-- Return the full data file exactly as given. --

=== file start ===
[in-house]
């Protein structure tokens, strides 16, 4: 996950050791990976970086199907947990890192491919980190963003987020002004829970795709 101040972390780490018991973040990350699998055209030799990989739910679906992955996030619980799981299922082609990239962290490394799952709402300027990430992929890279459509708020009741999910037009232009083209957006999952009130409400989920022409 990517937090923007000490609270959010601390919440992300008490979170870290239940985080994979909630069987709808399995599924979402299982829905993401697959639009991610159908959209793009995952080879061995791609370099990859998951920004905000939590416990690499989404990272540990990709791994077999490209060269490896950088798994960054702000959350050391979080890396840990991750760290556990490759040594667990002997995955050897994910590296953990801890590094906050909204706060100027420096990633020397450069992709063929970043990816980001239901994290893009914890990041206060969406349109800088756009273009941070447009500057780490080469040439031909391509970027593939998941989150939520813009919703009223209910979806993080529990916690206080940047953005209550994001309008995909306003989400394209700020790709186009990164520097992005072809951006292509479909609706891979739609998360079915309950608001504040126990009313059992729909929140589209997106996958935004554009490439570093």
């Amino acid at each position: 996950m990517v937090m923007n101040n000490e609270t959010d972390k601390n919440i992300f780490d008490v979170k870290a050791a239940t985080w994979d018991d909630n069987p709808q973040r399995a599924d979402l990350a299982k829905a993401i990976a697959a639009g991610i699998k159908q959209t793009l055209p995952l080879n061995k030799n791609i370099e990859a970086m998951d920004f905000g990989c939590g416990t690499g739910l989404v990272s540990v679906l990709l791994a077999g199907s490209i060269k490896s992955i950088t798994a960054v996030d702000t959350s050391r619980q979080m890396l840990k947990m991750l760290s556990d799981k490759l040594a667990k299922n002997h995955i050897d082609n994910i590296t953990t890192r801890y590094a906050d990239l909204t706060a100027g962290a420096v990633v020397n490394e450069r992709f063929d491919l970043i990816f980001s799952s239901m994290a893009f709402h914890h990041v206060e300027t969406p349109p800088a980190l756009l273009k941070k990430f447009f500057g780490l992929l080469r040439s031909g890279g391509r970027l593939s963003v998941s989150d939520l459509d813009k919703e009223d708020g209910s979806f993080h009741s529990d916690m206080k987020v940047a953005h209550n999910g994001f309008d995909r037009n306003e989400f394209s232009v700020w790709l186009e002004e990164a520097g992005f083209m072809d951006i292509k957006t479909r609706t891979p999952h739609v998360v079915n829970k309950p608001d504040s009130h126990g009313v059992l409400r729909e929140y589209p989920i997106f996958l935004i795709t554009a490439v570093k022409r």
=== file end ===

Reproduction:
[in-house]
């Protein structure tokens, strides 16, 4: 996950050791990976970086199907947990890192491919980190963003987020002004829970795709 101040972390780490018991973040990350699998055209030799990989739910679906992955996030619980799981299922082609990239962290490394799952709402300027990430992929890279459509708020009741999910037009232009083209957006999952009130409400989920022409 990517937090923007000490609270959010601390919440992300008490979170870290239940985080994979909630069987709808399995599924979402299982829905993401697959639009991610159908959209793009995952080879061995791609370099990859998951920004905000939590416990690499989404990272540990990709791994077999490209060269490896950088798994960054702000959350050391979080890396840990991750760290556990490759040594667990002997995955050897994910590296953990801890590094906050909204706060100027420096990633020397450069992709063929970043990816980001239901994290893009914890990041206060969406349109800088756009273009941070447009500057780490080469040439031909391509970027593939998941989150939520813009919703009223209910979806993080529990916690206080940047953005209550994001309008995909306003989400394209700020790709186009990164520097992005072809951006292509479909609706891979739609998360079915309950608001504040126990009313059992729909929140589209997106996958935004554009490439570093």
């Amino acid at each position: 996950m990517v937090m923007n101040n000490e609270t959010d972390k601390n919440i992300f780490d008490v979170k870290a050791a239940t985080w994979d018991d909630n069987p709808q973040r399995a599924d979402l990350a299982k829905a993401i990976a697959a639009g991610i699998k159908q959209t793009l055209p995952l080879n061995k030799n791609i370099e990859a970086m998951d920004f905000g990989c939590g416990t690499g739910l989404v990272s540990v679906l990709l791994a077999g199907s490209i060269k490896s992955i950088t798994a960054v996030d702000t959350s050391r619980q979080m890396l840990k947990m991750l760290s556990d799981k490759l040594a667990k299922n002997h995955i050897d082609n994910i590296t953990t890192r801890y590094a906050d990239l909204t706060a100027g962290a420096v990633v020397n490394e450069r992709f063929d491919l970043i990816f980001s799952s239901m994290a893009f709402h914890h990041v206060e300027t969406p349109p800088a980190l756009l273009k941070k990430f447009f500057g780490l992929l080469r040439s031909g890279g391509r970027l593939s963003v998941s989150d939520l459509d813009k919703e009223d708020g209910s979806f993080h009741s529990d916690m206080k987020v940047a953005h209550n999910g994001f309008d995909r037009n306003e989400f394209s232009v700020w790709l186009e002004e990164a520097g992005f083209m072809d951006i292509k957006t479909r609706t891979p999952h739609v998360v079915n829970k309950p608001d504040s009130h126990g009313v059992l409400r729909e929140y589209p989920i997106f996958l935004i795709t554009a490439v570093k022409r």